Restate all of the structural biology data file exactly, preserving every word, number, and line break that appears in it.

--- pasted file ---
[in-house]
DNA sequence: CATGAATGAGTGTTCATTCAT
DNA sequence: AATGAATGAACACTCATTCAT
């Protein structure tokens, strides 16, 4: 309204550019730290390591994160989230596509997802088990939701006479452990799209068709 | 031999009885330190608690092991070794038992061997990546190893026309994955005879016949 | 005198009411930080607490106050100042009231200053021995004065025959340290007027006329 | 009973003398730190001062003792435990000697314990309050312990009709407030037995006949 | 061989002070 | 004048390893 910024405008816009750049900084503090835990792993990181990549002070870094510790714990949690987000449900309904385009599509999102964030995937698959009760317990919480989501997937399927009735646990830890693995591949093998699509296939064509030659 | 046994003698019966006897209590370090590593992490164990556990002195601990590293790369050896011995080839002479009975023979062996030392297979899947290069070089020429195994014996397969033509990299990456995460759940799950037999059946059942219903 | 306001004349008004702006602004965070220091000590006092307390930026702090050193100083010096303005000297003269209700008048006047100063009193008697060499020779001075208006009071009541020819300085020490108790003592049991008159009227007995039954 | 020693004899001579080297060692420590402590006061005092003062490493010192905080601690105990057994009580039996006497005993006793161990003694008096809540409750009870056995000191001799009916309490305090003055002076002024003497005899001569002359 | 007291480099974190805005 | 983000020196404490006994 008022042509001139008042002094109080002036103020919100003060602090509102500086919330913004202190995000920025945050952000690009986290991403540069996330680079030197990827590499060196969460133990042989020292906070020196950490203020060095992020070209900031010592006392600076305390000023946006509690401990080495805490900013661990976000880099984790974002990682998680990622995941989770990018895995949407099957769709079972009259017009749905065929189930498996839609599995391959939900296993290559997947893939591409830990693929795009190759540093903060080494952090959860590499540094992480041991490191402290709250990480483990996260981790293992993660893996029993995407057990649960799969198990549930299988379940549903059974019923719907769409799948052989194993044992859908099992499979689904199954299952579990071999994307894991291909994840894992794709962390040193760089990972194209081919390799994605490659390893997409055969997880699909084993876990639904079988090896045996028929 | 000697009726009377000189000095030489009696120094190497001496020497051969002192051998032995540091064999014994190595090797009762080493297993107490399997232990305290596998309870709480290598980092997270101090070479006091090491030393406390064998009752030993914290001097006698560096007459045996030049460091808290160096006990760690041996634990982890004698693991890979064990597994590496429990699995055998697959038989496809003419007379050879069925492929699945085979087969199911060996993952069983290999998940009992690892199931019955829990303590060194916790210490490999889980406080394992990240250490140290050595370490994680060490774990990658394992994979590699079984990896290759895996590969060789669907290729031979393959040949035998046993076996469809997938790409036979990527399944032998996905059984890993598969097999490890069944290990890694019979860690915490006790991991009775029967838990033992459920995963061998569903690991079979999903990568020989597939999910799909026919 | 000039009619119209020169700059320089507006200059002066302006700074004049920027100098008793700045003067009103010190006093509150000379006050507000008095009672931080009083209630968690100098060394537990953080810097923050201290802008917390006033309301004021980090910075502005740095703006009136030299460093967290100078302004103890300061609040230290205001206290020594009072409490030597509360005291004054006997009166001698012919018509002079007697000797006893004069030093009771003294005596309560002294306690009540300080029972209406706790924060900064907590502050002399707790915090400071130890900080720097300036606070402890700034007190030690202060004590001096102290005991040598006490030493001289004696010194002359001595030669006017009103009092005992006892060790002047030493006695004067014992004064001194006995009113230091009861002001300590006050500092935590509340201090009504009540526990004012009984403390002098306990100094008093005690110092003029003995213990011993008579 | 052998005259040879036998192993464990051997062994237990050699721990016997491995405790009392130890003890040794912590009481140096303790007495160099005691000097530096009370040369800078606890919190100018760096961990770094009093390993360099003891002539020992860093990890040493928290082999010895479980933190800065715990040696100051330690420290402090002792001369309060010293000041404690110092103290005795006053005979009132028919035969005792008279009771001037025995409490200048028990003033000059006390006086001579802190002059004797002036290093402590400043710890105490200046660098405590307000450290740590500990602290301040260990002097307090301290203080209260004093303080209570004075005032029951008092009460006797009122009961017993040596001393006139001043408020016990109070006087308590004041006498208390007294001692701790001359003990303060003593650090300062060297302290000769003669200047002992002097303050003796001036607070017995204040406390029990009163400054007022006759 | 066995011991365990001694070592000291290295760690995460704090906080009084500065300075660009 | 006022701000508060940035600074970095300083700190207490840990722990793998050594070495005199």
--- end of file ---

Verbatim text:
[in-house]
DNA sequence: CATGAATGAGTGTTCATTCAT
DNA sequence: AATGAATGAACACTCATTCAT
């Protein structure tokens, strides 16, 4: 309204550019730290390591994160989230596509997802088990939701006479452990799209068709 | 031999009885330190608690092991070794038992061997990546190893026309994955005879016949 | 005198009411930080607490106050100042009231200053021995004065025959340290007027006329 | 009973003398730190001062003792435990000697314990309050312990009709407030037995006949 | 061989002070 | 004048390893 910024405008816009750049900084503090835990792993990181990549002070870094510790714990949690987000449900309904385009599509999102964030995937698959009760317990919480989501997937399927009735646990830890693995591949093998699509296939064509030659 | 046994003698019966006897209590370090590593992490164990556990002195601990590293790369050896011995080839002479009975023979062996030392297979899947290069070089020429195994014996397969033509990299990456995460759940799950037999059946059942219903 | 306001004349008004702006602004965070220091000590006092307390930026702090050193100083010096303005000297003269209700008048006047100063009193008697060499020779001075208006009071009541020819300085020490108790003592049991008159009227007995039954 | 020693004899001579080297060692420590402590006061005092003062490493010192905080601690105990057994009580039996006497005993006793161990003694008096809540409750009870056995000191001799009916309490305090003055002076002024003497005899001569002359 | 007291480099974190805005 | 983000020196404490006994 008022042509001139008042002094109080002036103020919100003060602090509102500086919330913004202190995000920025945050952000690009986290991403540069996330680079030197990827590499060196969460133990042989020292906070020196950490203020060095992020070209900031010592006392600076305390000023946006509690401990080495805490900013661990976000880099984790974002990682998680990622995941989770990018895995949407099957769709079972009259017009749905065929189930498996839609599995391959939900296993290559997947893939591409830990693929795009190759540093903060080494952090959860590499540094992480041991490191402290709250990480483990996260981790293992993660893996029993995407057990649960799969198990549930299988379940549903059974019923719907769409799948052989194993044992859908099992499979689904199954299952579990071999994307894991291909994840894992794709962390040193760089990972194209081919390799994605490659390893997409055969997880699909084993876990639904079988090896045996028929 | 000697009726009377000189000095030489009696120094190497001496020497051969002192051998032995540091064999014994190595090797009762080493297993107490399997232990305290596998309870709480290598980092997270101090070479006091090491030393406390064998009752030993914290001097006698560096007459045996030049460091808290160096006990760690041996634990982890004698693991890979064990597994590496429990699995055998697959038989496809003419007379050879069925492929699945085979087969199911060996993952069983290999998940009992690892199931019955829990303590060194916790210490490999889980406080394992990240250490140290050595370490994680060490774990990658394992994979590699079984990896290759895996590969060789669907290729031979393959040949035998046993076996469809997938790409036979990527399944032998996905059984890993598969097999490890069944290990890694019979860690915490006790991991009775029967838990033992459920995963061998569903690991079979999903990568020989597939999910799909026919 | 000039009619119209020169700059320089507006200059002066302006700074004049920027100098008793700045003067009103010190006093509150000379006050507000008095009672931080009083209630968690100098060394537990953080810097923050201290802008917390006033309301004021980090910075502005740095703006009136030299460093967290100078302004103890300061609040230290205001206290020594009072409490030597509360005291004054006997009166001698012919018509002079007697000797006893004069030093009771003294005596309560002294306690009540300080029972209406706790924060900064907590502050002399707790915090400071130890900080720097300036606070402890700034007190030690202060004590001096102290005991040598006490030493001289004696010194002359001595030669006017009103009092005992006892060790002047030493006695004067014992004064001194006995009113230091009861002001300590006050500092935590509340201090009504009540526990004012009984403390002098306990100094008093005690110092003029003995213990011993008579 | 052998005259040879036998192993464990051997062994237990050699721990016997491995405790009392130890003890040794912590009481140096303790007495160099005691000097530096009370040369800078606890919190100018760096961990770094009093390993360099003891002539020992860093990890040493928290082999010895479980933190800065715990040696100051330690420290402090002792001369309060010293000041404690110092103290005795006053005979009132028919035969005792008279009771001037025995409490200048028990003033000059006390006086001579802190002059004797002036290093402590400043710890105490200046660098405590307000450290740590500990602290301040260990002097307090301290203080209260004093303080209570004075005032029951008092009460006797009122009961017993040596001393006139001043408020016990109070006087308590004041006498208390007294001692701790001359003990303060003593650090300062060297302290000769003669200047002992002097303050003796001036607070017995204040406390029990009163400054007022006759 | 066995011991365990001694070592000291290295760690995460704090906080009084500065300075660009 | 006022701000508060940035600074970095300083700190207490840990722990793998050594070495005199």